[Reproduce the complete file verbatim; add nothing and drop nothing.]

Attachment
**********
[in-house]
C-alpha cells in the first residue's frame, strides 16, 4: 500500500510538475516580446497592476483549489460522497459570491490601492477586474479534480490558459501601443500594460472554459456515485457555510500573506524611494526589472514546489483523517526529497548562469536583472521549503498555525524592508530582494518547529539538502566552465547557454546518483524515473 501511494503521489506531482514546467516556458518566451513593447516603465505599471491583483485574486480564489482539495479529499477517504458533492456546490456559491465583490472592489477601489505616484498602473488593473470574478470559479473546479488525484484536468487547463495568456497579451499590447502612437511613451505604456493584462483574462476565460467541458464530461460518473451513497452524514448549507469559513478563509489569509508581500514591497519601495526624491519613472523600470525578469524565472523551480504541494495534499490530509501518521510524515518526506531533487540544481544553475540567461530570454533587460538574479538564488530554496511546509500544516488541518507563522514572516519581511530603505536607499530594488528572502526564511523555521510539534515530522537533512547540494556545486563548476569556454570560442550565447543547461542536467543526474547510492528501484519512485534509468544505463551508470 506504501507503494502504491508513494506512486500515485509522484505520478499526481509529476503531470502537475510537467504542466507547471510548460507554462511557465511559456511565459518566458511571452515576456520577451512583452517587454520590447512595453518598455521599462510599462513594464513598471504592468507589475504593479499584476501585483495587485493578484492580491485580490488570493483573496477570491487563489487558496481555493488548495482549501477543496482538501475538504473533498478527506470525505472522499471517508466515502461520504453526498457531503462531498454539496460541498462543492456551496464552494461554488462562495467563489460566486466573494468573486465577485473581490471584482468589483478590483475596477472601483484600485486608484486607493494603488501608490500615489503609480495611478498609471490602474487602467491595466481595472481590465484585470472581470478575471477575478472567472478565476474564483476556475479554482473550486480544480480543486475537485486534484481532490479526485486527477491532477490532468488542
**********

[in-house]
C-alpha cells in the first residue's frame, strides 16, 4: 500500500510538475516580446497592476483549489460522497459570491490601492477586474479534480490558459501601443500594460472554459456515485457555510500573506524611494526589472514546489483523517526529497548562469536583472521549503498555525524592508530582494518547529539538502566552465547557454546518483524515473 501511494503521489506531482514546467516556458518566451513593447516603465505599471491583483485574486480564489482539495479529499477517504458533492456546490456559491465583490472592489477601489505616484498602473488593473470574478470559479473546479488525484484536468487547463495568456497579451499590447502612437511613451505604456493584462483574462476565460467541458464530461460518473451513497452524514448549507469559513478563509489569509508581500514591497519601495526624491519613472523600470525578469524565472523551480504541494495534499490530509501518521510524515518526506531533487540544481544553475540567461530570454533587460538574479538564488530554496511546509500544516488541518507563522514572516519581511530603505536607499530594488528572502526564511523555521510539534515530522537533512547540494556545486563548476569556454570560442550565447543547461542536467543526474547510492528501484519512485534509468544505463551508470 506504501507503494502504491508513494506512486500515485509522484505520478499526481509529476503531470502537475510537467504542466507547471510548460507554462511557465511559456511565459518566458511571452515576456520577451512583452517587454520590447512595453518598455521599462510599462513594464513598471504592468507589475504593479499584476501585483495587485493578484492580491485580490488570493483573496477570491487563489487558496481555493488548495482549501477543496482538501475538504473533498478527506470525505472522499471517508466515502461520504453526498457531503462531498454539496460541498462543492456551496464552494461554488462562495467563489460566486466573494468573486465577485473581490471584482468589483478590483475596477472601483484600485486608484486607493494603488501608490500615489503609480495611478498609471490602474487602467491595466481595472481590465484585470472581470478575471477575478472567472478565476474564483476556475479554482473550486480544480480543486475537485486534484481532490479526485486527477491532477490532468488542